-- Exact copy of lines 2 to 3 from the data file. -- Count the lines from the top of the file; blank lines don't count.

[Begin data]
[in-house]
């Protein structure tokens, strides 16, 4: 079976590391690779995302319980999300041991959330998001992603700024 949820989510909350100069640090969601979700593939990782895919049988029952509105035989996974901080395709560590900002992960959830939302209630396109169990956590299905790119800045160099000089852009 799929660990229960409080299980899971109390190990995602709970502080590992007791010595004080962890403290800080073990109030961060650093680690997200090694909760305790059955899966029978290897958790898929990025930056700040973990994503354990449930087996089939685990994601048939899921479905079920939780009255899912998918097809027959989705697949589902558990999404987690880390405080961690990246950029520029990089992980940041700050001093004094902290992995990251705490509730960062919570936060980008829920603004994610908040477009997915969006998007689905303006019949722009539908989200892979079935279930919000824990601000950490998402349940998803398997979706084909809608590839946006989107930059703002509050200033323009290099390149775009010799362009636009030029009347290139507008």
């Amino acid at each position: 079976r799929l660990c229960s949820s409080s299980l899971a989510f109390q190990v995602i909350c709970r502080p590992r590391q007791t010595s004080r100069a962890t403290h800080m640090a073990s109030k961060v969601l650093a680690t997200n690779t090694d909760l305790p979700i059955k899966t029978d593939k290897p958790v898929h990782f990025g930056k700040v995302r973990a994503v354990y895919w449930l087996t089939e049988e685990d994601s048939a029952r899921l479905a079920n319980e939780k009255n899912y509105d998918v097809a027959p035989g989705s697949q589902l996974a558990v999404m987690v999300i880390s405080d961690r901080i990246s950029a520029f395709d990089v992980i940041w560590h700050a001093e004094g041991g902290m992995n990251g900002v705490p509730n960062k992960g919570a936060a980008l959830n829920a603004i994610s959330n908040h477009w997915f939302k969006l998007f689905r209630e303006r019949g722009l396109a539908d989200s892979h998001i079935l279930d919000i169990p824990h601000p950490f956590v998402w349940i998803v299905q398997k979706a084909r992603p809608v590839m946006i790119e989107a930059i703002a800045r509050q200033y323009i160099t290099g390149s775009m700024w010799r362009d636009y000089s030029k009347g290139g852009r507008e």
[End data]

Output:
């Protein structure tokens, strides 16, 4: 079976590391690779995302319980999300041991959330998001992603700024 949820989510909350100069640090969601979700593939990782895919049988029952509105035989996974901080395709560590900002992960959830939302209630396109169990956590299905790119800045160099000089852009 799929660990229960409080299980899971109390190990995602709970502080590992007791010595004080962890403290800080073990109030961060650093680690997200090694909760305790059955899966029978290897958790898929990025930056700040973990994503354990449930087996089939685990994601048939899921479905079920939780009255899912998918097809027959989705697949589902558990999404987690880390405080961690990246950029520029990089992980940041700050001093004094902290992995990251705490509730960062919570936060980008829920603004994610908040477009997915969006998007689905303006019949722009539908989200892979079935279930919000824990601000950490998402349940998803398997979706084909809608590839946006989107930059703002509050200033323009290099390149775009010799362009636009030029009347290139507008």
């Amino acid at each position: 079976r799929l660990c229960s949820s409080s299980l899971a989510f109390q190990v995602i909350c709970r502080p590992r590391q007791t010595s004080r100069a962890t403290h800080m640090a073990s109030k961060v969601l650093a680690t997200n690779t090694d909760l305790p979700i059955k899966t029978d593939k290897p958790v898929h990782f990025g930056k700040v995302r973990a994503v354990y895919w449930l087996t089939e049988e685990d994601s048939a029952r899921l479905a079920n319980e939780k009255n899912y509105d998918v097809a027959p035989g989705s697949q589902l996974a558990v999404m987690v999300i880390s405080d961690r901080i990246s950029a520029f395709d990089v992980i940041w560590h700050a001093e004094g041991g902290m992995n990251g900002v705490p509730n960062k992960g919570a936060a980008l959830n829920a603004i994610s959330n908040h477009w997915f939302k969006l998007f689905r209630e303006r019949g722009l396109a539908d989200s892979h998001i079935l279930d919000i169990p824990h601000p950490f956590v998402w349940i998803v299905q398997k979706a084909r992603p809608v590839m946006i790119e989107a930059i703002a800045r509050q200033y323009i160099t290099g390149s775009m700024w010799r362009d636009y000089s030029k009347g290139g852009r507008e």